Longstanding wisdom argues that age should be the main factor in determining how much to save for retirement. But in “Simple Allocation Rules and Optimal Portfolio Choice Over the Lifecycle,” Parker and co-authors revisited this notion. The researchers made use of machine learning to validate the old rules of thumb used for portfolio allocation and to design improved retirement savings vehicles.
This machine learning method incorporates age along with a host of other factors — such as a person’s medical costs, mortality risk, and taxes — and concludes that differences in wealth levels, the state of the business cycle, and dividend price ratios cause the largest differences in optimal portfolios at a given age.
Automatic enrollment in retirement plans doesn’t always boost long-term wealth
Automatic enrollment in retirement plans is often the default option at many companies; employers enroll employees unless they opt out. But does doing so actually increase lifetime wealth accumulation and welfare?
In “Default Options and Retirement Saving Dynamics,” MIT Sloan assistant professor of finance finds that the long-term effect of auto-enrollment is negligible — except for the lowest earners, for whom auto-enrollment increases total wealth at retirement by more than 12%.
In addition, not all is lost for those who don’t enroll automatically. They can compensate for not contributing early by allocating more to retirement plans later.
The US retirement system amplifies racial inequality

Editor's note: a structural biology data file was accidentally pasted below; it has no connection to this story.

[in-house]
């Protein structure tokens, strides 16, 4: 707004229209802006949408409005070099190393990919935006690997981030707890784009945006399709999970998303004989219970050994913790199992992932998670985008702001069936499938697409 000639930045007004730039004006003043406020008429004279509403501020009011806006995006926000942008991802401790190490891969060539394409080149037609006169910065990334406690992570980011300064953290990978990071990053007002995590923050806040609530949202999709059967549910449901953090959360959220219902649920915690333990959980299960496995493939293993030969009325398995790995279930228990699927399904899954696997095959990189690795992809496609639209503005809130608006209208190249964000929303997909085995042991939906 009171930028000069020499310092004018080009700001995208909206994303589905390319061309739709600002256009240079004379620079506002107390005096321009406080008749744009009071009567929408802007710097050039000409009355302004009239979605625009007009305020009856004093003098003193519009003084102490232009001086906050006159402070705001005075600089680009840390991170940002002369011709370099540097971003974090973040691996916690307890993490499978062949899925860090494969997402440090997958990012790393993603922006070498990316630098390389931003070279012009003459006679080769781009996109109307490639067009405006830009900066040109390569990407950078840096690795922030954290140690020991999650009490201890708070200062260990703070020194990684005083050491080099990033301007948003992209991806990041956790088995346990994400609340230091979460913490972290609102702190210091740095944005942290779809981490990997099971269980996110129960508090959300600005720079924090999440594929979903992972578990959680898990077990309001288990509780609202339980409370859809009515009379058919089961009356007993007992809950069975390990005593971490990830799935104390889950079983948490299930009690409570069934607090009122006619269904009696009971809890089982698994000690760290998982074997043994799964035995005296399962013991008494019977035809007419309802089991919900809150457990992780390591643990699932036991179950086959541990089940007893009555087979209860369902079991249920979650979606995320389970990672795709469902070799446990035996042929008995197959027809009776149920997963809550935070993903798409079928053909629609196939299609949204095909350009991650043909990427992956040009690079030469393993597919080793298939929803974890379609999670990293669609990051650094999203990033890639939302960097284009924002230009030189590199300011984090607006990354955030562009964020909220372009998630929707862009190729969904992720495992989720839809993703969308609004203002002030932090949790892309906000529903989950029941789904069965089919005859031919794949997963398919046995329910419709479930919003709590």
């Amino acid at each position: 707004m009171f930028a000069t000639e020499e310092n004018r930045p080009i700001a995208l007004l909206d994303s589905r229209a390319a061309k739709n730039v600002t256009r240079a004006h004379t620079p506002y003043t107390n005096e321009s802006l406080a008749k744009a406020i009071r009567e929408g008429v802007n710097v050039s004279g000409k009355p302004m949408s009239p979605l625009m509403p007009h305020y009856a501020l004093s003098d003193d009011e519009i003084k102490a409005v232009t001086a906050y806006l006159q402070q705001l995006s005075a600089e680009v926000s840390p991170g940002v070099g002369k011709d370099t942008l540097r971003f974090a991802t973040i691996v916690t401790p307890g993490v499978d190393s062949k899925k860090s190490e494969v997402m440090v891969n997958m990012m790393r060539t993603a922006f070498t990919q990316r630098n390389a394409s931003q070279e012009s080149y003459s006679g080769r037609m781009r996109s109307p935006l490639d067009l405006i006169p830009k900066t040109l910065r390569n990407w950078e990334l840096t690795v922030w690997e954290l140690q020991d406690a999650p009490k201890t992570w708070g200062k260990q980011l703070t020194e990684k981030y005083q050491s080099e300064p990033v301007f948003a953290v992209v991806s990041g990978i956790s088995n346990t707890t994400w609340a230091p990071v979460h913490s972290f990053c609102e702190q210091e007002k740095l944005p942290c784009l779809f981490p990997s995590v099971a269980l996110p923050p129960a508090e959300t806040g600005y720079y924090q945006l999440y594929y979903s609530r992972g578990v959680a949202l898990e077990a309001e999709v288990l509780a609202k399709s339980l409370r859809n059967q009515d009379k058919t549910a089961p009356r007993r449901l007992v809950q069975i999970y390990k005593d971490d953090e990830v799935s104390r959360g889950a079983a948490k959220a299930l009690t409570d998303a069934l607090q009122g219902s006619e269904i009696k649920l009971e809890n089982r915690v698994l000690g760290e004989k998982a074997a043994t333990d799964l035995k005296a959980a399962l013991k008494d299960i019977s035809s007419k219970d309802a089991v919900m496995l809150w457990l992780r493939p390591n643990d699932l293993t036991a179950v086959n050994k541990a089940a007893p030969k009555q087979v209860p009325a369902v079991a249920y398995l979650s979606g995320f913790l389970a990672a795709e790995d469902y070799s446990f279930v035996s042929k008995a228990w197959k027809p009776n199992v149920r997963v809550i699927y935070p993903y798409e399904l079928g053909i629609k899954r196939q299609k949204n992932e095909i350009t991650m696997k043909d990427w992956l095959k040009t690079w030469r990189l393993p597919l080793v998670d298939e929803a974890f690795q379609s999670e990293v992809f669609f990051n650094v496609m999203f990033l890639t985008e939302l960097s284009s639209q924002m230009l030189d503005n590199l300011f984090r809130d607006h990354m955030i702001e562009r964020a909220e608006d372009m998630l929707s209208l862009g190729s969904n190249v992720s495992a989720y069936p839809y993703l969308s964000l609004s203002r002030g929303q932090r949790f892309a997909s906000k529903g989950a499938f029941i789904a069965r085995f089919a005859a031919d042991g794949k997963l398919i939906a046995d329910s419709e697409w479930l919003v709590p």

When it comes to saving for retirement, the old adage “It takes money to make money” doesn’t exactly bode well for low-income households.
In “Who Benefits From Retirement Saving Incentives in the U.S.? Evidence on Racial Gaps in Retirement Wealth Accumulation,” Choukhmane and co-authors find large gaps in retirement saving across racial groups, with white workers contributing at least 40% more to retirement plans than Black and Hispanic workers. The researchers hypothesize that poorer people don’t take advantage of the generous rates of return in retirement products because they have less money to start with.
What role do our beliefs play in investing and in saving?
How did the 2016 presidential election change investment behavior among Democrats and Republicans? In “Belief Disagreement and Election Choice,” Parker, Schoar, and their co-authors found that investors adjusted their portfolios differently in response to the election: Republicans rebalanced their portfolios toward equity, while Democrats rebalanced into safe assets over a six-to-nine-month time frame following the election.
Meanwhile, a study of consumer savings accounts found that people were hesitant to switch from one provider to another, even when helpful disclosures were included about comparable-product interest rates and clear information was provided on how to switch. Inconvenience, price insensitivity, and pessimistic beliefs all contributed to consumers’ hesitance, MIT Sloan professor and co-authors concluded in “Testing the Effectiveness of Consumer Financial Disclosure: Experimental Evidence from Savings Accounts.”
How do people invest amid uncertainty? Palmer further explores the role of investors’ beliefs in “Are Stated Expectations Actual Beliefs? New Evidence for the Beliefs Channel of Investment Demand,” with co-author Haoyang Liu. The two found that investors rely on their memory of past returns — because the past is certain — when making real-estate investing decisions and not on their own forecasts of home price growth, which are more uncertain.